Alcohol Addiction How to Break the Vicious Cycle

Addiction is a real and serious health condition that can affect anyone at any stage of his or her life. A great deal of research has been done on addiction and its effects on the brain. With the right approach, it is possible to recover from addiction regardless of how strong the addiction is or how long it has lasted.

People take a wide variety of approaches to addressing addiction, and each person is unique in how they overcome addiction and find the motivations to do so. Regardless of the particular approach, all addiction recovery involves understanding what addiction is, including how it changes the brain chemistry, and developing a plan for recovery and then following through on that plan over the long term.

What is Alcohol Addiction?

Those who do not have a thorough understanding of addiction may see it as something that is not so serious. They may believe that a person is simply weak-willed or just unwilling to make the changes. Many addicted people may come to believe this as well, especially if they have tried to beat their addiction and failed in the past.

The truth is that addiction has very little to do with a person’s willpower or willingness to change. It is not an attitude or choice that a person consciously makes, and it is not easy to undo once started. This is because addiction involves real chemical changes in the brain that influence behaviors and feelings. Recovery from addiction requires that this chemistry be altered back to its normal and healthy state.

Addiction symptoms are the direct result of the chemical changes in the brain. The brain becomes dependent on the addicted substance and will do anything to acquire the substance regardless of the consequences. This could include illegal activities like theft and DWI that result in serious legal consequences. A DWI can not only endanger a person’s life and the lives of others but also include fines, jail time and the need to spend money on a DWI lawyer in Austin or elsewhere.

The person may then feel guilty about needing the substance and what they have done to obtain it. This guilt may cause them to stop for a while, but they will ultimately go back to the substance and repeat previous behaviors. This is commonly referred to as the Cycle of Addiction.

The person may then feel guilty about needing the substance and what they have done to obtain it. This guilt may cause them to stop for a while, but they will ultimately go back to the substance and repeat previous behaviors. This is commonly referred to as the Cycle of Addiction.

Recovery Through Redirection

Many people cannot afford expensive rehab or therapy to help them recover from their addictions. The good news is that expensive treatment plans are not necessary for many people to break the addiction cycle. By redirecting life focus and attention, a person can resolve the underlying causes of the addiction and overcome it.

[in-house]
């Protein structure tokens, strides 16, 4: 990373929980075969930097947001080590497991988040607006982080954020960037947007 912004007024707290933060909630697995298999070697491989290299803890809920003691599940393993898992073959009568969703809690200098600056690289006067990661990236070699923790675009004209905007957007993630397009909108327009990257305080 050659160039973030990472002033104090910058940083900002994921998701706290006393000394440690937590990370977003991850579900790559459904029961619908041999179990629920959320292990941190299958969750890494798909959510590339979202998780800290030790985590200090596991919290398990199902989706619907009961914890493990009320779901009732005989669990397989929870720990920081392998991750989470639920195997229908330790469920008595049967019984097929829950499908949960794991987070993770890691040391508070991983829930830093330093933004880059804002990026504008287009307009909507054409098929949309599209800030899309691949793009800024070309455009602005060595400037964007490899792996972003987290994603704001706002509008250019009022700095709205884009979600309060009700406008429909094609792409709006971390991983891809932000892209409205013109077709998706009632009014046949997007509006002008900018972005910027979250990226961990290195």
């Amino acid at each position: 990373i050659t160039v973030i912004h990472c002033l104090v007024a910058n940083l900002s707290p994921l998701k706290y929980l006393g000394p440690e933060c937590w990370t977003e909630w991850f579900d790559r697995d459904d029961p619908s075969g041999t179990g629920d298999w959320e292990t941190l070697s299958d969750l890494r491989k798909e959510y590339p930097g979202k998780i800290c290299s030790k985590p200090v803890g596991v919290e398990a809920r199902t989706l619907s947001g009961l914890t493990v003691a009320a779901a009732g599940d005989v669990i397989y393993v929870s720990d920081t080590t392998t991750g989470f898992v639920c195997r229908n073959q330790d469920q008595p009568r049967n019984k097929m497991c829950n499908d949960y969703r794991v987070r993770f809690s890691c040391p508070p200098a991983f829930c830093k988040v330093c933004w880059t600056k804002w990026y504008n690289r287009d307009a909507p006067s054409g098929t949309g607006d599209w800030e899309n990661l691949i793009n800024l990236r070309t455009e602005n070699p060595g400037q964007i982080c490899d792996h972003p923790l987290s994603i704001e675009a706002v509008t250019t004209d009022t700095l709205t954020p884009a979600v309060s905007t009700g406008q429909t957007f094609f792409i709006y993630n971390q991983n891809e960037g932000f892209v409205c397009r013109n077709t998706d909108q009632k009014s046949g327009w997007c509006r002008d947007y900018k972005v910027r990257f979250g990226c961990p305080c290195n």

It is important to understand that almost all addiction begins as a coping mechanism for some other life problem. It could be a way to deal with loss or stress at a job or in relationships. It may be the result of depression or some other mental health condition that appears to be treated by the addictive substance. Identifying and facing this underlying problem is a vital part of addiction recovery.

By establishing a renewed purpose, goal and area of interest, an addicted person is able to fill the void inside they have previously filled with the addiction. This often involves finding a new hobby, relationship, job or personal challenge. The interest serves as a fulfillment, allowing the person to feel less need for the addictive substance. If the addicted person can refrain from using the substance for long enough, their brain chemistry will gradually reset to its natural state, and the need for the substance will be reduced over time.

Recovery Through Exercise

Exercise is an important part of addiction recovery for several reasons. First, it may provide a healthy distraction or alternative activity that takes time away from thinking about the addiction and channels into a healthy activity.

Vigorous exercise also has an important effect on brain chemistry. Exercise prompts the natural release of endorphins, which cause the body to feel better. This is commonly called the “runner’s high”. Importantly, these endorphins ease the body’s need for other feel good hormones that would be triggered by satisfying the addiction. Exercise may be an important step in combating withdrawal symptoms and lessen the severity of effects.

Recovery Plan and Withdrawal

All addiction recovery involves dealing with withdrawal symptoms. This is the body’s reaction to a lack of an addictive substance. It can be very severe, especially if a person has been addicted for a prolonged period of time. It is not uncommon for a severely addicted person to hallucinate, have panic attacks or become temporarily suicidal.

It is important to be prepared for withdrawal symptoms by having support in place. This is where professional help and addiction recovery centers do best because they have trained staff available to help a person through the withdrawal stage. A person does not need medication during this stage, but it can sometimes be helpful.

Most important is that a person is able to detoxify their system completely. Once this is accomplished, it makes all the other stages of recovery possible. A person may then need to create a recovery plan that resolves the addiction and prevents relapse. Having the support of friends and family members is vital.

Total addiction recovery is possible for anyone. While it is not easy, total and lifelong recovery is possible by identifying the addiction, creating new purpose and goals in life, developing other healthy habits and overcoming the initial withdrawal period. It is never too late to begin the recovery process and break the destructive cycle of addiction.